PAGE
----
…Worked in my garden part of this day. In perusing an abridgment of the Life of Madame de Maintenon in the Universal Magazine for March, I find the following, being the last advice given her by her mother, Madame d’Aubigné: to act in such a manner as fearing all things from men and hoping all from God.
In the afternoon my brother went home and my nephew along with him, his mother being at Framfield and I understand has been there ever since Thursday. I must say I think it somewhat odd for her to send there for the boy without sending either for me, my wife, self or Philip, or even her not coming over herself without sending word she would come one day next week if we would send word which day we would have her come.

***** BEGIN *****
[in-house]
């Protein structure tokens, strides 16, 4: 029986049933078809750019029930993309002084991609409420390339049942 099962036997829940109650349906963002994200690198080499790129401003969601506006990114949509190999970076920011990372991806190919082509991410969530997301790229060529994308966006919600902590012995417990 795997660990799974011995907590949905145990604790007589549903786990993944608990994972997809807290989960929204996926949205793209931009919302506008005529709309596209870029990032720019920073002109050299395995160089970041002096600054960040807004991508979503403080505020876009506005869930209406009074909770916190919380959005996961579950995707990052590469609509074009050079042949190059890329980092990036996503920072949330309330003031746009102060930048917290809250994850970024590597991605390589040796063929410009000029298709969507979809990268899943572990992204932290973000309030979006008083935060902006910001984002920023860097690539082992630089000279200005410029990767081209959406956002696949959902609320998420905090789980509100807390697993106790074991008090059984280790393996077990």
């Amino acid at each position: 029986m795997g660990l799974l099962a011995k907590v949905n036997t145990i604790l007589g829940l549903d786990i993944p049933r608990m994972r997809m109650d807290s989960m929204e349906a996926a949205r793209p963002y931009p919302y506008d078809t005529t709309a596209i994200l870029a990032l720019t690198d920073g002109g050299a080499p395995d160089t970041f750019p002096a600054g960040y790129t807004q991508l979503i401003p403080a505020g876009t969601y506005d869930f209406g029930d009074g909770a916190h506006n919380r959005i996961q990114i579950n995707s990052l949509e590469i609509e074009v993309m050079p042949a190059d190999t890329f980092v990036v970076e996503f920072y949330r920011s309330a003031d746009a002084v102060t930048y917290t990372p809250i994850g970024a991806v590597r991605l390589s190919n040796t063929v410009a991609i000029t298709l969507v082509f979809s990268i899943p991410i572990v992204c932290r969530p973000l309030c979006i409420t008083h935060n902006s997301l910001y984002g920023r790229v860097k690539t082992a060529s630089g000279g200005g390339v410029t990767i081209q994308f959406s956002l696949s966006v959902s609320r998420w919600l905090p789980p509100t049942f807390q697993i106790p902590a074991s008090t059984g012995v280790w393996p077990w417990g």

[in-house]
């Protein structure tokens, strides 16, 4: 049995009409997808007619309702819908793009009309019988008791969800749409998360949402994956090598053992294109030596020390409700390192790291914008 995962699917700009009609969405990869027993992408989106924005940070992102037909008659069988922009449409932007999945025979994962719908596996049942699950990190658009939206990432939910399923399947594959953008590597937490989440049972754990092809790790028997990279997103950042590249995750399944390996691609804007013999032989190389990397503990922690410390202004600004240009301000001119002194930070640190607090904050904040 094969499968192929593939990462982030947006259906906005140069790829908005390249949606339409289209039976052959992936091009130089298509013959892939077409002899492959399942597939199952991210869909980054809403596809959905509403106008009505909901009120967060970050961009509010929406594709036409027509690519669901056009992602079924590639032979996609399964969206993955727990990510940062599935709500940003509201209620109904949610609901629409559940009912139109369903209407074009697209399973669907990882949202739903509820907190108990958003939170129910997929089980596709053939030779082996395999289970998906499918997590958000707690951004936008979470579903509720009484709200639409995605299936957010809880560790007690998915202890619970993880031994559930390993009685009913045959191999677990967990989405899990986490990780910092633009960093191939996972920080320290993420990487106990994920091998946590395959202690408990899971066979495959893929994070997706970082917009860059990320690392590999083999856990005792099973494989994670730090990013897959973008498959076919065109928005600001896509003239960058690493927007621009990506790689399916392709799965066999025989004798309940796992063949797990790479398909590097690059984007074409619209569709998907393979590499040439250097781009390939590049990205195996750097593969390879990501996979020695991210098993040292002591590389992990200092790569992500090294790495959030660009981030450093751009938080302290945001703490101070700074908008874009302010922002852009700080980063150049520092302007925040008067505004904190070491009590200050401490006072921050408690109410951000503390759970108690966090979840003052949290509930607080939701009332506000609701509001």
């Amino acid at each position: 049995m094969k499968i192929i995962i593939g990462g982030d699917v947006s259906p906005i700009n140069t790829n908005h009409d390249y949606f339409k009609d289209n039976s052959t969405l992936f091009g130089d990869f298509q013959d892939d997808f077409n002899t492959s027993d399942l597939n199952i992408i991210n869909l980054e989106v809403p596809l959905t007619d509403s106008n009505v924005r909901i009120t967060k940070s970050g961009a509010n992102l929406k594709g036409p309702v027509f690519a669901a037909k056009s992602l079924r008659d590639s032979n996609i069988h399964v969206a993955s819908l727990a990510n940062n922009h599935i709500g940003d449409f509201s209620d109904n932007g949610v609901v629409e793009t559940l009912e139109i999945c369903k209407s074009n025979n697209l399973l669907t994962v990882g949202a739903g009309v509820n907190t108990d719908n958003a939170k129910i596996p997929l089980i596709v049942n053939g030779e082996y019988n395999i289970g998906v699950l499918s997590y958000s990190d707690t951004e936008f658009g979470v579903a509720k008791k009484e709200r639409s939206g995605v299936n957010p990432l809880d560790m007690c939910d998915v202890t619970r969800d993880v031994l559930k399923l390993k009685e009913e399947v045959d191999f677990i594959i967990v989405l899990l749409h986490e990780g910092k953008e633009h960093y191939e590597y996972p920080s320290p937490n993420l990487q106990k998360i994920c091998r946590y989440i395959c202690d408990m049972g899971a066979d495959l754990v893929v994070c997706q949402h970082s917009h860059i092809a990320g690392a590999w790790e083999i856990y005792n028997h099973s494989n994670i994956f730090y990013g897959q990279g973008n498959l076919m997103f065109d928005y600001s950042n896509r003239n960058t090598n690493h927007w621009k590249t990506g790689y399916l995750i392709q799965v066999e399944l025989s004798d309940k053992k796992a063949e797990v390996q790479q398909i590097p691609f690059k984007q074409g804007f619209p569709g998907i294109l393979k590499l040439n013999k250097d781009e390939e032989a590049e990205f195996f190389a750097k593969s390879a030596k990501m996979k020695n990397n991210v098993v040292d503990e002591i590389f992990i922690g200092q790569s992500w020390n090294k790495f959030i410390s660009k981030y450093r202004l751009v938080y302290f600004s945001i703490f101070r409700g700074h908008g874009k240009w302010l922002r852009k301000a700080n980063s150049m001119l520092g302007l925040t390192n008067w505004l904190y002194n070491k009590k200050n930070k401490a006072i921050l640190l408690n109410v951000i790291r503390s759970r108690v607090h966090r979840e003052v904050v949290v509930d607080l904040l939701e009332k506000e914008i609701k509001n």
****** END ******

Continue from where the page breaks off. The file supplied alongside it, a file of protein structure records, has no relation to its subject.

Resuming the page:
My relations seem all to look upon me with a coldness that I cannot but take notice of, and for a reason to attribute their so doing to, I am at a loss to find. I can only say this, that if I know my own heart (which I may not and therefore err, for as the prophet Jeremiah observes: “She is deceitful above all things and desperately wicked”), I never think myself more happy than when I think myself a-serving any of my relations. Though undoubtedly by my so doing and their unkind retaliations, I am greatly injured and, I may say, impoverished. For to speak the truth, they seen to play at the game of outwit with me, or at least to take advantage of good nature or, if not that, of a simple and easy supineness or negligence. But their natural affection must, I think, so far bear away that all my ill-usage must proceed in part from their acting without thought or premeditated design, and from false and groundless chimeras formed in my own brain.